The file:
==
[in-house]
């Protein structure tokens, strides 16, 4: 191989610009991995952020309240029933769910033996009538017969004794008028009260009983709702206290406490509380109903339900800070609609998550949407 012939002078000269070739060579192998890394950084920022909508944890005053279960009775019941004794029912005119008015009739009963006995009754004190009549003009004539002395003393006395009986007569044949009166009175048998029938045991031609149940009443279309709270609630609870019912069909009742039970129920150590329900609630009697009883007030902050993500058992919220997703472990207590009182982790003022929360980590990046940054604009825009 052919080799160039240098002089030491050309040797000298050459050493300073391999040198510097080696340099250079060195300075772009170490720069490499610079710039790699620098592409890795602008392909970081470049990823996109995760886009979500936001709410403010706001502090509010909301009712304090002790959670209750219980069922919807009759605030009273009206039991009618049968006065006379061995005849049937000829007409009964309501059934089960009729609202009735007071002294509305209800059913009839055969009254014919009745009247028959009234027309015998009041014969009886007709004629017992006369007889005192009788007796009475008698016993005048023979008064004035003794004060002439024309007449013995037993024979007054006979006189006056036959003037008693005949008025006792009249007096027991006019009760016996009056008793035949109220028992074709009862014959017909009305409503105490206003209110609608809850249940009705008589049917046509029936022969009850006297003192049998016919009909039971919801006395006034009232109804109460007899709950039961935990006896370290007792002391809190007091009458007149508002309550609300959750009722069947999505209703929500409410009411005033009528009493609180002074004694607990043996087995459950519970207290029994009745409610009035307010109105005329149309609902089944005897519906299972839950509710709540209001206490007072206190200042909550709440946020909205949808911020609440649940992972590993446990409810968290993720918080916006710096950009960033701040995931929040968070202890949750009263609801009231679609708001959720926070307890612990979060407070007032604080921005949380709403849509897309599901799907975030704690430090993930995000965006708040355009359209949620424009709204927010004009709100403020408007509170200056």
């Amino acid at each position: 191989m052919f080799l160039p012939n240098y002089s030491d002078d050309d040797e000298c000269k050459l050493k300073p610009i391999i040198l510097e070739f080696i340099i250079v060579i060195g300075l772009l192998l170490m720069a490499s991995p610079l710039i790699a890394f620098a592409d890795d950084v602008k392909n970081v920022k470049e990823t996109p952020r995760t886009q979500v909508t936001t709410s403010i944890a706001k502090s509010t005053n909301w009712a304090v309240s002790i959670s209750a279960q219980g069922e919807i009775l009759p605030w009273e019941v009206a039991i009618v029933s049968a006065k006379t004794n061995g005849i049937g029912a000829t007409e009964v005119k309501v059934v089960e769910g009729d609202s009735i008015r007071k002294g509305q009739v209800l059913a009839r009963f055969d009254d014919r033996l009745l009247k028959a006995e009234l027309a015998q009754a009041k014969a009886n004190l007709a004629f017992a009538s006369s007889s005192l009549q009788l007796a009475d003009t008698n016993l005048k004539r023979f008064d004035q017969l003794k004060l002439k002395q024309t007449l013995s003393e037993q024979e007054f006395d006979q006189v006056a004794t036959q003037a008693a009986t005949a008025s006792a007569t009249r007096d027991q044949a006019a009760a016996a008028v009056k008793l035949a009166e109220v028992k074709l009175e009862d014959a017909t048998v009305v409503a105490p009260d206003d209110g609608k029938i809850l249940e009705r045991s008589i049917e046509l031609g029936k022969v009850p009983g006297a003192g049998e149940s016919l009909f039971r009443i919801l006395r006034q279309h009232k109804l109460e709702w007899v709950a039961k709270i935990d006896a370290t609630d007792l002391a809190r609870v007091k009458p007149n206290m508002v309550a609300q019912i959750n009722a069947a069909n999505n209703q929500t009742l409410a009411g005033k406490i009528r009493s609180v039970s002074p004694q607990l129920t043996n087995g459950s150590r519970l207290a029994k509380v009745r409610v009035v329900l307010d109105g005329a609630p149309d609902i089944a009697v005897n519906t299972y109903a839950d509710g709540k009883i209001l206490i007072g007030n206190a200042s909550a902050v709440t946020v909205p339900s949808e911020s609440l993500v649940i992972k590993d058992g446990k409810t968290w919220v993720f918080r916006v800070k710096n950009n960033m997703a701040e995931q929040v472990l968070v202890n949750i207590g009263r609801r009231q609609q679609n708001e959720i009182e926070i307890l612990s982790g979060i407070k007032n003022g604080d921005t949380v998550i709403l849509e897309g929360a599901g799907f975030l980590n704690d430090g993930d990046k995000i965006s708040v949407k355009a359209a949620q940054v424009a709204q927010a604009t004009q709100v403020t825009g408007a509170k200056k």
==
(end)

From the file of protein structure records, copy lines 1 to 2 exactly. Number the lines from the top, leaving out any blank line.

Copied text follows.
[in-house]
């Protein structure tokens, strides 16, 4: 191989610009991995952020309240029933769910033996009538017969004794008028009260009983709702206290406490509380109903339900800070609609998550949407 012939002078000269070739060579192998890394950084920022909508944890005053279960009775019941004794029912005119008015009739009963006995009754004190009549003009004539002395003393006395009986007569044949009166009175048998029938045991031609149940009443279309709270609630609870019912069909009742039970129920150590329900609630009697009883007030902050993500058992919220997703472990207590009182982790003022929360980590990046940054604009825009 052919080799160039240098002089030491050309040797000298050459050493300073391999040198510097080696340099250079060195300075772009170490720069490499610079710039790699620098592409890795602008392909970081470049990823996109995760886009979500936001709410403010706001502090509010909301009712304090002790959670209750219980069922919807009759605030009273009206039991009618049968006065006379061995005849049937000829007409009964309501059934089960009729609202009735007071002294509305209800059913009839055969009254014919009745009247028959009234027309015998009041014969009886007709004629017992006369007889005192009788007796009475008698016993005048023979008064004035003794004060002439024309007449013995037993024979007054006979006189006056036959003037008693005949008025006792009249007096027991006019009760016996009056008793035949109220028992074709009862014959017909009305409503105490206003209110609608809850249940009705008589049917046509029936022969009850006297003192049998016919009909039971919801006395006034009232109804109460007899709950039961935990006896370290007792002391809190007091009458007149508002309550609300959750009722069947999505209703929500409410009411005033009528009493609180002074004694607990043996087995459950519970207290029994009745409610009035307010109105005329149309609902089944005897519906299972839950509710709540209001206490007072206190200042909550709440946020909205949808911020609440649940992972590993446990409810968290993720918080916006710096950009960033701040995931929040968070202890949750009263609801009231679609708001959720926070307890612990979060407070007032604080921005949380709403849509897309599901799907975030704690430090993930995000965006708040355009359209949620424009709204927010004009709100403020408007509170200056």